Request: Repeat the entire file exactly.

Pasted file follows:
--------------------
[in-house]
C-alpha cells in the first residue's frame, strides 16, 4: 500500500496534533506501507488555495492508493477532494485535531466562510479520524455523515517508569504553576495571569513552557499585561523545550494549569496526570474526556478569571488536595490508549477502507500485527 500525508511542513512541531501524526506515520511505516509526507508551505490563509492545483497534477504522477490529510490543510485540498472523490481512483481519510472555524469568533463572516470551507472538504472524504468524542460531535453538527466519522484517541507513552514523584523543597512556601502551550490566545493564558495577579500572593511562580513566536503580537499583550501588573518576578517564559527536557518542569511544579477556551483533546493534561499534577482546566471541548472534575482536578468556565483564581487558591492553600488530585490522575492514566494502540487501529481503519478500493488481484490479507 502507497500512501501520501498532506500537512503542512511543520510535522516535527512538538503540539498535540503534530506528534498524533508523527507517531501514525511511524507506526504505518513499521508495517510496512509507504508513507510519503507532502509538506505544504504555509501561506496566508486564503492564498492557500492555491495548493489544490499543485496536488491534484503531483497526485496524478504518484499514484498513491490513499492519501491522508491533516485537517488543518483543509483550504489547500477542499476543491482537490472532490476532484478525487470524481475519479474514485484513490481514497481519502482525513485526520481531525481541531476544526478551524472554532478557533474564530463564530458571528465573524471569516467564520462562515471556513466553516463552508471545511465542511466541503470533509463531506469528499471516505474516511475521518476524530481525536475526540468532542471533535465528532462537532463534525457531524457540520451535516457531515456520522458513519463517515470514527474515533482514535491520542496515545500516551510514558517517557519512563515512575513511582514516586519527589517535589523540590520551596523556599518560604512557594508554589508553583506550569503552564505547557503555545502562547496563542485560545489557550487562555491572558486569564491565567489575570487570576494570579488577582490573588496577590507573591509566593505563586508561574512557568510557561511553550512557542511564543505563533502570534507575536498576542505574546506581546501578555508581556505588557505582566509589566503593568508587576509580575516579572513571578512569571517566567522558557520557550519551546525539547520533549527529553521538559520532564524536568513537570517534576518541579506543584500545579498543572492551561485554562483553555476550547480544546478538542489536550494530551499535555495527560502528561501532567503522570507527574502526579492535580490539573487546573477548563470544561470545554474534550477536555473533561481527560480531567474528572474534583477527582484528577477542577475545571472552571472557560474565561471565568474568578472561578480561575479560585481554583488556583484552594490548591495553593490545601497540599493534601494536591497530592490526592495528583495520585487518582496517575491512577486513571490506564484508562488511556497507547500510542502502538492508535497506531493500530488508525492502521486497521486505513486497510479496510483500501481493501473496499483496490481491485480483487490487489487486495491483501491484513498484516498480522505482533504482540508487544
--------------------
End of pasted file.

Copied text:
[in-house]
C-alpha cells in the first residue's frame, strides 16, 4: 500500500496534533506501507488555495492508493477532494485535531466562510479520524455523515517508569504553576495571569513552557499585561523545550494549569496526570474526556478569571488536595490508549477502507500485527 500525508511542513512541531501524526506515520511505516509526507508551505490563509492545483497534477504522477490529510490543510485540498472523490481512483481519510472555524469568533463572516470551507472538504472524504468524542460531535453538527466519522484517541507513552514523584523543597512556601502551550490566545493564558495577579500572593511562580513566536503580537499583550501588573518576578517564559527536557518542569511544579477556551483533546493534561499534577482546566471541548472534575482536578468556565483564581487558591492553600488530585490522575492514566494502540487501529481503519478500493488481484490479507 502507497500512501501520501498532506500537512503542512511543520510535522516535527512538538503540539498535540503534530506528534498524533508523527507517531501514525511511524507506526504505518513499521508495517510496512509507504508513507510519503507532502509538506505544504504555509501561506496566508486564503492564498492557500492555491495548493489544490499543485496536488491534484503531483497526485496524478504518484499514484498513491490513499492519501491522508491533516485537517488543518483543509483550504489547500477542499476543491482537490472532490476532484478525487470524481475519479474514485484513490481514497481519502482525513485526520481531525481541531476544526478551524472554532478557533474564530463564530458571528465573524471569516467564520462562515471556513466553516463552508471545511465542511466541503470533509463531506469528499471516505474516511475521518476524530481525536475526540468532542471533535465528532462537532463534525457531524457540520451535516457531515456520522458513519463517515470514527474515533482514535491520542496515545500516551510514558517517557519512563515512575513511582514516586519527589517535589523540590520551596523556599518560604512557594508554589508553583506550569503552564505547557503555545502562547496563542485560545489557550487562555491572558486569564491565567489575570487570576494570579488577582490573588496577590507573591509566593505563586508561574512557568510557561511553550512557542511564543505563533502570534507575536498576542505574546506581546501578555508581556505588557505582566509589566503593568508587576509580575516579572513571578512569571517566567522558557520557550519551546525539547520533549527529553521538559520532564524536568513537570517534576518541579506543584500545579498543572492551561485554562483553555476550547480544546478538542489536550494530551499535555495527560502528561501532567503522570507527574502526579492535580490539573487546573477548563470544561470545554474534550477536555473533561481527560480531567474528572474534583477527582484528577477542577475545571472552571472557560474565561471565568474568578472561578480561575479560585481554583488556583484552594490548591495553593490545601497540599493534601494536591497530592490526592495528583495520585487518582496517575491512577486513571490506564484508562488511556497507547500510542502502538492508535497506531493500530488508525492502521486497521486505513486497510479496510483500501481493501473496499483496490481491485480483487490487489487486495491483501491484513498484516498480522505482533504482540508487544